new BadRequestObjectResult("Please pass a name on the query string or in the request body");

The most important object that will be used in our webhooks scenario is the HttpRequest object. That object will hold everything you need from the Dynamics 365 event that triggered the webhook.

Let's do a slight modification to the function so we can log the Body content via built-in logger feature.

    public static class Function1
        public static async Task Run([HttpTrigger(AuthorizationLevel.Function, "post", Route = null)] HttpRequest req, ILogger log)
            string requestBody = await new StreamReader(req.Body).ReadToEndAsync();


            return (ActionResult)new OkObjectResult(requestBody);           

You can now publish the function to the Azure subscription by just pressing the right click Publish on the project in Visual Studio. After the successful publish you should head to the Azure portal and open the newly created resource.

The thing you need from here is URL to your function and it can be found in the section that is called like your function (Function1 in our case).

Press the Get function URL link and past the info somewhere for the later use.

URL should look something like:


Dynamics webhooks don't like special characters in functions keys so I advise you to renew the default key by going to Manage part until you don't have special characters (other than double = sign at the end) in your code.

Now we have everything to move to the next part.


The configuration is done with the newest version of the Plugin Registration Tool (not the one in XrmToolBox).

You can get the latest version in 2 places:

  1. NuGet package
  2. CDS.Tools

I suggest you to get it via CDS.Tools site because you can just click on the Get the SDK Tools! link and download the ZIP file.

Connect to your organization via PRT and select Register New Web Hook from the dropdown menu.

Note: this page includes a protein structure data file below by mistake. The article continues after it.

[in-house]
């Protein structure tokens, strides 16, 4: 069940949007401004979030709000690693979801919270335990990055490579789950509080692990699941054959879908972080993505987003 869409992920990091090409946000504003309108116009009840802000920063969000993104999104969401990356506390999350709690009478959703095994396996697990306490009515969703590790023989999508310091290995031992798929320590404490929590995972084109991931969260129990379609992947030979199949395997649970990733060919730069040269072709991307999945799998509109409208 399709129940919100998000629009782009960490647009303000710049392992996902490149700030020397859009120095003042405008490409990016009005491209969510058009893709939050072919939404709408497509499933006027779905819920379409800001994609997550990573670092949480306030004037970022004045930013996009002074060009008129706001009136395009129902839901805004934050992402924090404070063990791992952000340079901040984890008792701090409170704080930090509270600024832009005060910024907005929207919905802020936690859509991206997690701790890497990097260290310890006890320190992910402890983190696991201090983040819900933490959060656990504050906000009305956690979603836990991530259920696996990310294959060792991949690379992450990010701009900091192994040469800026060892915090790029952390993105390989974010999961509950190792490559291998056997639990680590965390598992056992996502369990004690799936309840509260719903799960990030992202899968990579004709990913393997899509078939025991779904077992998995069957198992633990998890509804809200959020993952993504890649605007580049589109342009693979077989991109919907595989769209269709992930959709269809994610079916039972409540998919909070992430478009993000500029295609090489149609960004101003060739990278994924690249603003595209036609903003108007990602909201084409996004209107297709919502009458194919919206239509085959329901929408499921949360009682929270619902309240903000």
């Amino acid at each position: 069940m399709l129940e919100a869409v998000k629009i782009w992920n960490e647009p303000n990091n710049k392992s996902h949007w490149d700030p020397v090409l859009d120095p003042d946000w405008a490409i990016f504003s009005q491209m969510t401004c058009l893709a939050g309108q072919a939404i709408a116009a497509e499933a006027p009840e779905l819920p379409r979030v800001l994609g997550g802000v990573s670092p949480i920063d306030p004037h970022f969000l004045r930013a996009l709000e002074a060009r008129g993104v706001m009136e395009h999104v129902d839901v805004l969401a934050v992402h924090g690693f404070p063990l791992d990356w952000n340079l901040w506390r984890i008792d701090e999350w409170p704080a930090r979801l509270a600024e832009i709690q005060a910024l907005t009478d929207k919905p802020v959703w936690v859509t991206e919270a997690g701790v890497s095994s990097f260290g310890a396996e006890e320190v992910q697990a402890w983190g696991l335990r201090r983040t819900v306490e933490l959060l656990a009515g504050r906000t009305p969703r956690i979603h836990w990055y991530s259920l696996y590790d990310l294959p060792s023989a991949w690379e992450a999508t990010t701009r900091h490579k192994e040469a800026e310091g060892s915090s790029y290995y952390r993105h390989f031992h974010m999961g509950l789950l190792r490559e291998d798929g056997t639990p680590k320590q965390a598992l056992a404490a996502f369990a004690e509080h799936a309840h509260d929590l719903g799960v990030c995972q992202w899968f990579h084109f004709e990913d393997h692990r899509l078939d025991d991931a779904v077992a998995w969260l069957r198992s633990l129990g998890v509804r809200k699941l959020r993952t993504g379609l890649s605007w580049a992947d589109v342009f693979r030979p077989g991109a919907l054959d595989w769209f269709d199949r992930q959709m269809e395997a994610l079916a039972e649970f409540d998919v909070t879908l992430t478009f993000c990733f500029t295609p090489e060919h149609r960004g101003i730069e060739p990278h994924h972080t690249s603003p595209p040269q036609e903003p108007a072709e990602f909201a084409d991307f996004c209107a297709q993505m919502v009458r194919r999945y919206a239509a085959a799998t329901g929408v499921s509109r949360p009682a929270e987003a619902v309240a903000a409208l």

There you need to define Endpoint URL that is the first part (before the question mark) of URL you got on the Azure portal.

Then you need to select WebhookKey value in the Authentication dropdown and past the code value that you got on the portal.



After you entered the info hit Save button.

The final step is to register a new step to our webhook by right-clicking on the webhook and selecting Register new step. This one should be very familiar because it's not different from registering the plugin step.

Let's add sync post operation step on the Create action of Contact entity.

It's time to trigger our webhook by creating the contact entity in Dynamics. After you create a new contact in the Dynamics you should head to Functions portal in Azure and check the Monitor part.

If you set everything up you should see 1 execution in the logs which will contain logged JSON from the request body. This logs will be delayed for like 5 minutes so don't worry if you don't see them straight away.


This is just a brief overview of how to set the webhooks up and running, but we still didn't cover the in-depth structure of the request and how can you actually debug those things locally.

All those things will be covered in the next blog post that will be released soon.